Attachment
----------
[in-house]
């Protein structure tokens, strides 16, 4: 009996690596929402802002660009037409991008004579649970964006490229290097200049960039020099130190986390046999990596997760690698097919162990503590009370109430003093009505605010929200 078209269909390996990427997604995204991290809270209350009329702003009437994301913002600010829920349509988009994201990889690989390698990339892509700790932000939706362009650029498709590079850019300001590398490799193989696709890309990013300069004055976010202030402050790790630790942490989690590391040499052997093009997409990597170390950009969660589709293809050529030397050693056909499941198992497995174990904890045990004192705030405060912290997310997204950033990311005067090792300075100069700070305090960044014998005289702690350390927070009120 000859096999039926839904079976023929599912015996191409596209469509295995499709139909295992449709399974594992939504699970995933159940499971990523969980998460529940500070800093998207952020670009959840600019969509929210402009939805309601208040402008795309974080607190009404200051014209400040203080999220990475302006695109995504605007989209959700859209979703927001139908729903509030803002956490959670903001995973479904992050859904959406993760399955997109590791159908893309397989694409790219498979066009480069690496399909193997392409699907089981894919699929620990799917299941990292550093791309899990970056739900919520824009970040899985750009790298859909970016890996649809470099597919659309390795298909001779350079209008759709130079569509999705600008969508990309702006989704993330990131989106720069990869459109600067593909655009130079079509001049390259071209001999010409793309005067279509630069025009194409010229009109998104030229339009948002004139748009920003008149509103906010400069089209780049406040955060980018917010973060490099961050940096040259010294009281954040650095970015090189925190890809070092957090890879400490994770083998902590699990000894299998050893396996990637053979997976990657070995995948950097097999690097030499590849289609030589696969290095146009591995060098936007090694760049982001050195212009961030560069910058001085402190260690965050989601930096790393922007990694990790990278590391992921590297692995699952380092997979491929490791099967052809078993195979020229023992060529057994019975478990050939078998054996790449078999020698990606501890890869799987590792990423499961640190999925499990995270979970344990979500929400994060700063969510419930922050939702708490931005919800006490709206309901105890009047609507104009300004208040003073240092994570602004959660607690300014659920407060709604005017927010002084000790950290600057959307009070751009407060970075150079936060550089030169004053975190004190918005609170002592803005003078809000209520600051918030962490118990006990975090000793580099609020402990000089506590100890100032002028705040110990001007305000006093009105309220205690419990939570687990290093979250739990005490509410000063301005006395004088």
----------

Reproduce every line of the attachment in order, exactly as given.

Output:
[in-house]
């Protein structure tokens, strides 16, 4: 009996690596929402802002660009037409991008004579649970964006490229290097200049960039020099130190986390046999990596997760690698097919162990503590009370109430003093009505605010929200 078209269909390996990427997604995204991290809270209350009329702003009437994301913002600010829920349509988009994201990889690989390698990339892509700790932000939706362009650029498709590079850019300001590398490799193989696709890309990013300069004055976010202030402050790790630790942490989690590391040499052997093009997409990597170390950009969660589709293809050529030397050693056909499941198992497995174990904890045990004192705030405060912290997310997204950033990311005067090792300075100069700070305090960044014998005289702690350390927070009120 000859096999039926839904079976023929599912015996191409596209469509295995499709139909295992449709399974594992939504699970995933159940499971990523969980998460529940500070800093998207952020670009959840600019969509929210402009939805309601208040402008795309974080607190009404200051014209400040203080999220990475302006695109995504605007989209959700859209979703927001139908729903509030803002956490959670903001995973479904992050859904959406993760399955997109590791159908893309397989694409790219498979066009480069690496399909193997392409699907089981894919699929620990799917299941990292550093791309899990970056739900919520824009970040899985750009790298859909970016890996649809470099597919659309390795298909001779350079209008759709130079569509999705600008969508990309702006989704993330990131989106720069990869459109600067593909655009130079079509001049390259071209001999010409793309005067279509630069025009194409010229009109998104030229339009948002004139748009920003008149509103906010400069089209780049406040955060980018917010973060490099961050940096040259010294009281954040650095970015090189925190890809070092957090890879400490994770083998902590699990000894299998050893396996990637053979997976990657070995995948950097097999690097030499590849289609030589696969290095146009591995060098936007090694760049982001050195212009961030560069910058001085402190260690965050989601930096790393922007990694990790990278590391992921590297692995699952380092997979491929490791099967052809078993195979020229023992060529057994019975478990050939078998054996790449078999020698990606501890890869799987590792990423499961640190999925499990995270979970344990979500929400994060700063969510419930922050939702708490931005919800006490709206309901105890009047609507104009300004208040003073240092994570602004959660607690300014659920407060709604005017927010002084000790950290600057959307009070751009407060970075150079936060550089030169004053975190004190918005609170002592803005003078809000209520600051918030962490118990006990975090000793580099609020402990000089506590100890100032002028705040110990001007305000006093009105309220205690419990939570687990290093979250739990005490509410000063301005006395004088």